Charged Marine Sergeant Says Haditha Violence Was Justified
Thursday, March 15th 2007, 9:18 pm
News On 6
CAMP PENDLETON, Calif. (AP) _ A Marine staff sergeant charged with unpremeditated murder in the killing of 24 Iraqi civilians in Haditha admitted firing at five unarmed Iraqi men, but said in an interview that it was justified.
Staff Sgt. Frank D. Wuterich, 26, spoke publicly for the first time about the events of Nov. 19, 2005, in an interview with the CBS' ``60 Minutes,'' scheduled for broadcast Sunday night.
Wuterich said he was justified in firing at the men because he had identified them as military-age males in a car close to where a roadside bomb had just detonated, killing one of Wuterich's squad. He said they tried to run from the car, instead of obeying an order not to.
``Normally the Iraqis know the drill. If something happens, get down, hands up,'' Wuterich, of Meriden, Conn., told CBS. ``They started to take off, so I shot at them.''
The government investigation into the killings was leaked to The Washington Post. In January, the newspaper ran a story that said witnesses told investigators that the men did not run away and Wuterich shot them as they stood, unarmed, by the taxi about 10 feet in front of him.
CBS spokesman Kevin Tedesco said the interview was filmed in late October somewhere near Camp Pendleton, Wuterich's home base. Wuterich was charged in December with 13 counts of unpremeditated murder.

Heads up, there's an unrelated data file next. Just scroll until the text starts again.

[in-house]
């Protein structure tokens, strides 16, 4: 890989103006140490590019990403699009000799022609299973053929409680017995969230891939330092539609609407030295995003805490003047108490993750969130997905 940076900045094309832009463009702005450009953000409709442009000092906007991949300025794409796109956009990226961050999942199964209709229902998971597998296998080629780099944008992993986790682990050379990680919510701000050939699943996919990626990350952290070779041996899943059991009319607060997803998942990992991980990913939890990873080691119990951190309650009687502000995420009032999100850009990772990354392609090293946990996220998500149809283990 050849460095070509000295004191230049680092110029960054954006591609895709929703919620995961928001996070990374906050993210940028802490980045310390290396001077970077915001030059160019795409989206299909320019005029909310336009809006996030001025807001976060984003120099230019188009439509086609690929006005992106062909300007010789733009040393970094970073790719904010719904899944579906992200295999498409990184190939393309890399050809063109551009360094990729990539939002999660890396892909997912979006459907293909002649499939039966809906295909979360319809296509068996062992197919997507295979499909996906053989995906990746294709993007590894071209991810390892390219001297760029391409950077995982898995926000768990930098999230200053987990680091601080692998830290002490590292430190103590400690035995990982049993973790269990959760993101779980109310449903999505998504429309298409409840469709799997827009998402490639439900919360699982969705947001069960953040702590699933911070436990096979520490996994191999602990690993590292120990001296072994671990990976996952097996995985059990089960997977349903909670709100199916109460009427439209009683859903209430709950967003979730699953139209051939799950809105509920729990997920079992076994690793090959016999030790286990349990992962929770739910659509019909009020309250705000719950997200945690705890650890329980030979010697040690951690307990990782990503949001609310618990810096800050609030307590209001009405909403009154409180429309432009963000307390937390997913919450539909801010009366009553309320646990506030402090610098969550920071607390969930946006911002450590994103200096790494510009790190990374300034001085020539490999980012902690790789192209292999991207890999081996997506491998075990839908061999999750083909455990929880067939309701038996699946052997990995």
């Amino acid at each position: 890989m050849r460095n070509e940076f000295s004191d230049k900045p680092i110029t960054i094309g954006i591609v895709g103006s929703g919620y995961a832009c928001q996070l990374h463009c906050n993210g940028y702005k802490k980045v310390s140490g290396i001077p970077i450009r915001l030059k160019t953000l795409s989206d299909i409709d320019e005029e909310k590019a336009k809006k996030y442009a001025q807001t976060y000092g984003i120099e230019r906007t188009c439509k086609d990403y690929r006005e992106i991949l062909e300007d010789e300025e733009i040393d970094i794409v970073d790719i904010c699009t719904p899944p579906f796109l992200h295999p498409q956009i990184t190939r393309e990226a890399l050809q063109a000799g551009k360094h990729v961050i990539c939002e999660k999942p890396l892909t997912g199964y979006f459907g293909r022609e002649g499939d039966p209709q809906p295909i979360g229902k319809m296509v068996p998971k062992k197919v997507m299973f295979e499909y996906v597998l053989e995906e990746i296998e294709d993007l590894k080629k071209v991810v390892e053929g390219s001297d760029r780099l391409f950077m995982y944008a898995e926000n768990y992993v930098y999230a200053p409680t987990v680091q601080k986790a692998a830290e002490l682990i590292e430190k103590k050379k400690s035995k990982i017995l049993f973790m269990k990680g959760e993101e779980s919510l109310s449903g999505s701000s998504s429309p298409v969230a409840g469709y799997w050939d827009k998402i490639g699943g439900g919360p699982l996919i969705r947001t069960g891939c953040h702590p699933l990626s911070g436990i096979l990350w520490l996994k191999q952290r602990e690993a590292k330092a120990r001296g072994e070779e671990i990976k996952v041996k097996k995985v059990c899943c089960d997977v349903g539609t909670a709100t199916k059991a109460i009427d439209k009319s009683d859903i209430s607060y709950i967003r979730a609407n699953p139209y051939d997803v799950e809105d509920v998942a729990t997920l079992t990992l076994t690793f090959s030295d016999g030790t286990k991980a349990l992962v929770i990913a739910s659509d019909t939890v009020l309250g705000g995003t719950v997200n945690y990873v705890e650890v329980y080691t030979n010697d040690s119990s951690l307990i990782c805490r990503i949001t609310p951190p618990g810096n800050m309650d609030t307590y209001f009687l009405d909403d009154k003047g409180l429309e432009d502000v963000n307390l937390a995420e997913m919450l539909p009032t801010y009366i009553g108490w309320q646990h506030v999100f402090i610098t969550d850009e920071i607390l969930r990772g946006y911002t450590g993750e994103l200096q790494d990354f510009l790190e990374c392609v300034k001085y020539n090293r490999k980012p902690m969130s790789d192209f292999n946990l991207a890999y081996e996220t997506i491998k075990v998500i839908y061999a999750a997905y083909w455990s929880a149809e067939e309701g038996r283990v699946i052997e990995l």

Three other squad members also were charged with unpremeditated murder and four officers were charged with failing to properly investigate or report the killings.
Tedesco said it is not unusual for a ``60 Minutes'' story to take months to report before it is broadcast.
Wuterich's attorney, Neal Puckett, did not comment on the CBS interview and declined an Associated Press request to speak to Wuterich.
Following the taxi shooting, Wuterich said, he was given permission from a superior officer to raid a house suspected to have a sniper inside. The Marines did this using grenades and gunfire, according the CBS News release.
Wuterich said he knew women and children were killed in that house, but he didn't stop the assault because he saw an open doorway leading toward a second house and believed the sniper had escaped through it. He said he had a responsibility to look out for his men.
Wuterich said he was sorry women and children died, but he believes he was acting according to how he'd been trained.
``There is nothing that I can possibly say to make up or make well the deaths of those women and children, and I am absolutely sorry it happened that day,'' Wuterich told CBS. ``What I did that day, the decision that I made, I would make those decisions again today. Those are decisions that I made in a combat situation and I believe I had to make those decisions.''